And I have them repeat after me: If there are any demons working in me in the area of (whatever it is--sex, drugs, alcohol, you know, night terrors, clairvoyance, visions, pedophilia, whatever it is, witchcraft, whatever) we bind all of you together, along with all your work and effects and command you to come forward.
Driscoll telegraphed in a few places in the spiritual warfare session that drugs can open up a different level of consciousness that opens people up to demonic influence ... but if alcohol does the same thing in some cases ... there's something Driscoll didn't touch on that may be a practical consideration. Did Driscoll mean "illegal drugs" because pot's legal in Seattle, isn't it? It smelled like the dawn of a new era in the Emerald City in the first two weeks after that change.
Or did Driscoll refer to drugs that alter the state of the mind in some LSD tripping some kind of way? After all, at some point wouldn't ALL drugs impact the brain?
Now here's where we get really, really practical discussing a drug that probably a whole legion of pastors use on a daily basis.
Somehow it seems likely Driscoll was never going to mention caffeine addiction or caffeine abuse as something that could open up a demonic floodgate cuz, dude, how many times did Mark Driscoll name-drop Red Bull from the pulpit in his 18 years as a pastor? He could have gotten an endorsement deal going with them.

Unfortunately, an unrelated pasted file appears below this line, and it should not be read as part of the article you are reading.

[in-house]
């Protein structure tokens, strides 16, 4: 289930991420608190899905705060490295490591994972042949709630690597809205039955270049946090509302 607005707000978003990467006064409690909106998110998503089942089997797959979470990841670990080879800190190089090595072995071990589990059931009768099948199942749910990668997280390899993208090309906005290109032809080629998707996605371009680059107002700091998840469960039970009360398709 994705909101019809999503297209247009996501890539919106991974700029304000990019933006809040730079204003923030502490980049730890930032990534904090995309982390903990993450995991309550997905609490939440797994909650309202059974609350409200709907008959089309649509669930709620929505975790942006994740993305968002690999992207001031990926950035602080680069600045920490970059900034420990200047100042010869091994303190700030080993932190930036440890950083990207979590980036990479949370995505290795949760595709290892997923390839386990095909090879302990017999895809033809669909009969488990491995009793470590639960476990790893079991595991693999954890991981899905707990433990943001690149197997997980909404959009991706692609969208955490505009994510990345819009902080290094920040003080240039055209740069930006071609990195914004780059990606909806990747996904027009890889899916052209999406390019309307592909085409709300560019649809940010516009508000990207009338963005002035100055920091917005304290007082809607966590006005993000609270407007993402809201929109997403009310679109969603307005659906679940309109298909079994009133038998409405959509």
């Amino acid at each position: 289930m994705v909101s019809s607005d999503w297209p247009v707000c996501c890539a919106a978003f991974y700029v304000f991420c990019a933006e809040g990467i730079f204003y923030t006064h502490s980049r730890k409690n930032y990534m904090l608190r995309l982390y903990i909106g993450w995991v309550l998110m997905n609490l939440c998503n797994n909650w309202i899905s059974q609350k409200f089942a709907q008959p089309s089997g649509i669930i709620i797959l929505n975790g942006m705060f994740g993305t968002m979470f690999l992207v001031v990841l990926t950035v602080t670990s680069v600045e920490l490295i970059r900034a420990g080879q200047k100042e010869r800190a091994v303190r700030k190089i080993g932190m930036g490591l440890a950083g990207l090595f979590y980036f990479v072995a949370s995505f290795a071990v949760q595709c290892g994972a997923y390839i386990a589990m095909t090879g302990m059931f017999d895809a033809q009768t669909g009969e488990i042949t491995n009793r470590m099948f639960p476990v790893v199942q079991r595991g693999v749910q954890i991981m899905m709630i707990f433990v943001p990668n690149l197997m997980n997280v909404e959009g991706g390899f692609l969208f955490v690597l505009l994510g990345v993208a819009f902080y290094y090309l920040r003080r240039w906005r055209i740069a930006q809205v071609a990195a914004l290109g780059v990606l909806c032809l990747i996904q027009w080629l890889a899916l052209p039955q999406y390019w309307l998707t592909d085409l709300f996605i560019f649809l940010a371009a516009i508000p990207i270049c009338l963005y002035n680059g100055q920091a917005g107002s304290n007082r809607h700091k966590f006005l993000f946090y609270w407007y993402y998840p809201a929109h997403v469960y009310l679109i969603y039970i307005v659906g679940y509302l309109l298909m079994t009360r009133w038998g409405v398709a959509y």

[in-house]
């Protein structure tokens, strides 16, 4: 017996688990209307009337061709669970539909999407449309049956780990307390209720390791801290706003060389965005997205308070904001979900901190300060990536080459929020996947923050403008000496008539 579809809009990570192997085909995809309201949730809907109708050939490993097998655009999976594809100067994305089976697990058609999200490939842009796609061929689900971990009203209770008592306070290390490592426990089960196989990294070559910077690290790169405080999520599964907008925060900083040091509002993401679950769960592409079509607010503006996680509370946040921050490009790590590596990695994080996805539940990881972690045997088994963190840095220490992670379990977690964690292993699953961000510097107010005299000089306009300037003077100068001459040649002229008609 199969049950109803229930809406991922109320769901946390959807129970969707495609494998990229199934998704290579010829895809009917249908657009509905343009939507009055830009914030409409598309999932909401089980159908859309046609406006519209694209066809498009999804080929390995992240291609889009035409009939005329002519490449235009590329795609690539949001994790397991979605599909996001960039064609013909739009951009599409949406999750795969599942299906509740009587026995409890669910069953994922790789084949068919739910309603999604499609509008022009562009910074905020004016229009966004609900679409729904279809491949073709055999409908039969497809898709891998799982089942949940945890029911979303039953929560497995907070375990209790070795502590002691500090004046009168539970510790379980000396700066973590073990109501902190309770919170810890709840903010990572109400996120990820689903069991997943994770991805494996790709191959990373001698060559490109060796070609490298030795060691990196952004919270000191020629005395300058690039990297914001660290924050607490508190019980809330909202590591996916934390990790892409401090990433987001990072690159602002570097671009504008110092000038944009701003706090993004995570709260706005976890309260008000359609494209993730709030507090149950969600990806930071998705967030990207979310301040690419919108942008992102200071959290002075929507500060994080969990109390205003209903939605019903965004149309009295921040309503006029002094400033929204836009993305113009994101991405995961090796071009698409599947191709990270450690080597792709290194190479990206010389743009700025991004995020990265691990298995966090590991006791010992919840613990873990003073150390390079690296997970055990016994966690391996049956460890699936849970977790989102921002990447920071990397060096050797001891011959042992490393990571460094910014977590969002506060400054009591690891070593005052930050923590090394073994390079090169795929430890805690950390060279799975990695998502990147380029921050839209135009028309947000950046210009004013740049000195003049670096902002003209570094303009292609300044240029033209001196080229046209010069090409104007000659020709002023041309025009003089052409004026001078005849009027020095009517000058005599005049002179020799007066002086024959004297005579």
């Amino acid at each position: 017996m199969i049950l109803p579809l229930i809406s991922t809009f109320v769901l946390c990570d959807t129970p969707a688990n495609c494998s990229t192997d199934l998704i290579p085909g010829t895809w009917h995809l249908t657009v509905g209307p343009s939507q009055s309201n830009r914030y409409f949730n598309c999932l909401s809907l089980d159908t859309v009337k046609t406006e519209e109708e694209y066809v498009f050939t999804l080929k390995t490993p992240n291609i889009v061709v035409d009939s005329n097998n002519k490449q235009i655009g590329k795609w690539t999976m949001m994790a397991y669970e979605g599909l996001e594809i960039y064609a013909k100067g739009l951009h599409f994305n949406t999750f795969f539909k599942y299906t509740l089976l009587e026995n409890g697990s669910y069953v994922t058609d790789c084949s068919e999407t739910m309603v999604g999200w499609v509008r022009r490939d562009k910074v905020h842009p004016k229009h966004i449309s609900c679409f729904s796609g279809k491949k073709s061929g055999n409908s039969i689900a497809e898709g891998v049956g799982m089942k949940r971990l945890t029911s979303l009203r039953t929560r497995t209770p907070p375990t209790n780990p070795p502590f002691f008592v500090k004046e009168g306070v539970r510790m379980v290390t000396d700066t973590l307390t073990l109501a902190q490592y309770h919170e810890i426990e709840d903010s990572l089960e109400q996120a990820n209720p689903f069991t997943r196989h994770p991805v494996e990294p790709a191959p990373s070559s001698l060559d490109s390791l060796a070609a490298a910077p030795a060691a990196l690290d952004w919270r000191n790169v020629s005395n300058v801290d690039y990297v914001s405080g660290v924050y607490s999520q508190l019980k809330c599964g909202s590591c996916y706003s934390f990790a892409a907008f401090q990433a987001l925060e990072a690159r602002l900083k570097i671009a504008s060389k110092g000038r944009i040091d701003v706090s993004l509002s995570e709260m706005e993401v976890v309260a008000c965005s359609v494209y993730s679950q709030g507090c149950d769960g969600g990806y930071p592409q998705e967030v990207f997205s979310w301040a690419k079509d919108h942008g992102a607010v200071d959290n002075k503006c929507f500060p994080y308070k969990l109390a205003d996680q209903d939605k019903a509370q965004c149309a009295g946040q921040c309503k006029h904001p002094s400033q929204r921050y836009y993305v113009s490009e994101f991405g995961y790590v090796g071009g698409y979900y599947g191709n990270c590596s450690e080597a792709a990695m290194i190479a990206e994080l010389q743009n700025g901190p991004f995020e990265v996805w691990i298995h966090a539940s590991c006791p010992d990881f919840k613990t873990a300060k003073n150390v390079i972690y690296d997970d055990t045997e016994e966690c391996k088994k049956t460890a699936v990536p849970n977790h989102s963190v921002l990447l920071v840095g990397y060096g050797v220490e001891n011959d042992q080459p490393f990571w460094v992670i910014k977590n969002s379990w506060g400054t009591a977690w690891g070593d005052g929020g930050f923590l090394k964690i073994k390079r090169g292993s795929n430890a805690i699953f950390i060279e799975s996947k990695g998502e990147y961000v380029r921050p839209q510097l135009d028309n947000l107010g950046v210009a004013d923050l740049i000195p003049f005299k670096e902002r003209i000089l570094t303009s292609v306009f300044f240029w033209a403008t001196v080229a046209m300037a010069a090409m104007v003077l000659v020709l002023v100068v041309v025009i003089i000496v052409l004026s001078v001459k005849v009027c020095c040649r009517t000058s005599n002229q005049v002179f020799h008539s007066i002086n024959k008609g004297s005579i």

Over the years when Driscoll lamented his roller coaster health it seemed as though over-reliance on caffeine was one of his besetting troubles. It would seem virtually a given among pastors in America that caffeine addiction wouldn't be considered some kind of sin issue.
Or at least that would seem like a possibility except that Wenatchee The Hatchet vaguely remembers a Pentecostal youth pastor explaining in a Wednesday night sermon that he felt God had been convicting him lately (this was at least twenty years ago) that he was actually addicted to caffeine and mentioned that even among pastors there are things that can be easily condemned, like alcohol abuse or dependency, by men in ministry who may not realize that their dependence on caffeine could still be a bad thing, too. So in a Holiness tradition there might be some more sensitivity to the possible abuse of caffeine but that's kind of an aside.
It would seem like an obvious point that a pastor talking to a bunch of pastors about how drugs can open you up to demonic influence probably would lean hard on the implication of LSD, marijuana, cocaine, opiates and so on and maybe throw in demon rum for old time's sake (and warnings against alcohol abuse are in Proverbs, obviously) while tip-toeing ever so gently around the subject of caffeine.
And just to show that caffeine addiction is something that was observed centuries ago ... Bach's Coffee Cantata.
Dad has figured out his daughter is "probably" a caffeine junkie.
coffee ... lovelier than a thousand kisses, right? For Driscoll it was apparently Red Bull.
And here it's a century since ... Prohibition was put in place. Here's a little article that may possibly be of interest.